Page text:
Tips to cope with loss

Tips to cope with loss


Tips to cope with loss

You may find yourself suddenly unemployed, or presented with a scary diagnosis by your doctor, or staring at a financial mess. During times of loss, a lot of old, unresolved issues mingle with the new and turn into hard, little stones around the heart.

It’s all right to cry a little. Tears take away tension from the nervous system. They release endorphins or natural pain relievers. They also soften those hard, little stones around the heart.

A loss can show us that we have overwhelming feelings which we can never fully comprehended. It also makes us withdraw from shallow preoccupations and focus on the deeper meaning and the purpose of life.

When one of our friends, Tanya, lost her mother a few years ago, she  quit smoking. Her friends were apprehensive about this sudden and drastic change. Today, Tanya is a happy, healthy person with a new surge of will power. The wise thing to do, when dealing with loss, is to channel your energy into newer journeys.

When Mattie Stepanek, the gifted poet and author of Journey Through Heartsongs was struck with a terminal illness that had killed his siblings, he asked, “Why me?” But that was immediately followed by another question, “Why not me?” This question purifies the mind by neutralising anger and sadness.

Go the ‘write’ way

Through writing, Mattie transformed his pain into poetry. A humble start can put you firmly on the road to a new life. Writing allows you to confront your buried feelings and deep fears. Two wonderful things can happen when you write: Troubles and fears are distanced from the mind. This distance shrinks them to their true size.  You can now deal with them with a thoughtful intelligence and sensitivity. This helps in finding relief and even closure. As diarist Nigel Nicholson says, “It’s like using a loofah. It may hurt a bit, but makes you feel great as a result.”  Get a notebook and pen.  Write down what you’ve lost. Dig deeper — what have you really lost? For instance, you may discover that you’re more concerned about the loss of status than the loss of job. Ask yours- elf if is it wise to think in this way. Seek wisdom from great minds. Open any spiritual book.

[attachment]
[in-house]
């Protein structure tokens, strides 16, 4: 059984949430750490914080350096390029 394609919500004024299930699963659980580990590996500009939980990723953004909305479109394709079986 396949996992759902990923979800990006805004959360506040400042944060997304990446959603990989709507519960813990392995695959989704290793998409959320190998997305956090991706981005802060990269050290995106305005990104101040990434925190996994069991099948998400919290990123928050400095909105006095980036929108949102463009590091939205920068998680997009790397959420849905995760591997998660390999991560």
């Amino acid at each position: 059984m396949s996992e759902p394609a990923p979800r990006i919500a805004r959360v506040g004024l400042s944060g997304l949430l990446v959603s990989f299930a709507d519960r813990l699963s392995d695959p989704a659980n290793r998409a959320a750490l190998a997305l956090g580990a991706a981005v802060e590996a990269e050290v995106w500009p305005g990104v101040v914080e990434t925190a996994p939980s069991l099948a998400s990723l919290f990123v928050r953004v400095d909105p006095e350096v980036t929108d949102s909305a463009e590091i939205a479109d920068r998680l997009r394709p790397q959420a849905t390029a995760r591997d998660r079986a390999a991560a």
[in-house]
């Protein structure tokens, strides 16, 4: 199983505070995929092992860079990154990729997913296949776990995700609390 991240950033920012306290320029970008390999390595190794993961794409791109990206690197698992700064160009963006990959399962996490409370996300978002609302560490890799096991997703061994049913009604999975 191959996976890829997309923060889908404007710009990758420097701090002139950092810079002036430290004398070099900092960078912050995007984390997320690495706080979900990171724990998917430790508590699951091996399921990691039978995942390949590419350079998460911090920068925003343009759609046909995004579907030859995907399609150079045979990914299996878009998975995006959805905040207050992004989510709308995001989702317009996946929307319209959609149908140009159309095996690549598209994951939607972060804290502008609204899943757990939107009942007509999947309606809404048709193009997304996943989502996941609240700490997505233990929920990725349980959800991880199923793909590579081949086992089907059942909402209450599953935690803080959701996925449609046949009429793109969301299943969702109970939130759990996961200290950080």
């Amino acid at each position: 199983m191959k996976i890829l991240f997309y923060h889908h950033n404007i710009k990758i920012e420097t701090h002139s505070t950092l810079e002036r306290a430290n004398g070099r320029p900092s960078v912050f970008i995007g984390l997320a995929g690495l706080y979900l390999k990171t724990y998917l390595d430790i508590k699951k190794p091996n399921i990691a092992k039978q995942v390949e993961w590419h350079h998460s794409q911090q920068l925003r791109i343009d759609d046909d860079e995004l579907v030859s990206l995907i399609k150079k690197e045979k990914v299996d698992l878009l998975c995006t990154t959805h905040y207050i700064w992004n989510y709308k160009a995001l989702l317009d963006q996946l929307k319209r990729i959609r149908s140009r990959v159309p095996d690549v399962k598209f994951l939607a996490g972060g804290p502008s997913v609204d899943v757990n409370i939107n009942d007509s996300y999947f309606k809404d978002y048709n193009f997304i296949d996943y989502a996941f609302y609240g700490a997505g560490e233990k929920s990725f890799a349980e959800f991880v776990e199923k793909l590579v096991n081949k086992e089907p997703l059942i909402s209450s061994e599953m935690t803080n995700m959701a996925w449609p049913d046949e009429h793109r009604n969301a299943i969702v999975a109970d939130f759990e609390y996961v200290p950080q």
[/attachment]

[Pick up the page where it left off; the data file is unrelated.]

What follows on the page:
Tao Te Ching said, “Putting a value on status will create contentiousness.”
Explore your thoughts with relevance to Tao’s wisdom.  Feel the healing process begin inside you.

“If you overvalue possessions, people begin to steal,” said Tao, gently advocating a simple lifestyle, where less is indeed more.

 The sage governs by emptying minds and hearts, by weakening ambitions and strengthening bones. Let your atma govern your mind and heart. This way, you let go of anger, resentment, old belief patterns and gradually re-arrange your values. Tone down debilitating desires that stoke greed and jealousy, and tone up your body and mind. Listen to your atma — it holds no anger or fear, but only  love.

 Let fresh ideas blossom. Let all negativity and pain seep out of you onto the pages of your book. Allow new ideas to spring forth like fresh flowers. Get into a new exercise routine, meditate, or chant.

Remember, LOSS stands for Lack of Sickness and Sorrow. Then, as Tao said, “Everything settles into its own perfect place.”

The writers are authors of the book Fitness for Life and teachers of the ‘Fitness for Life’ programme.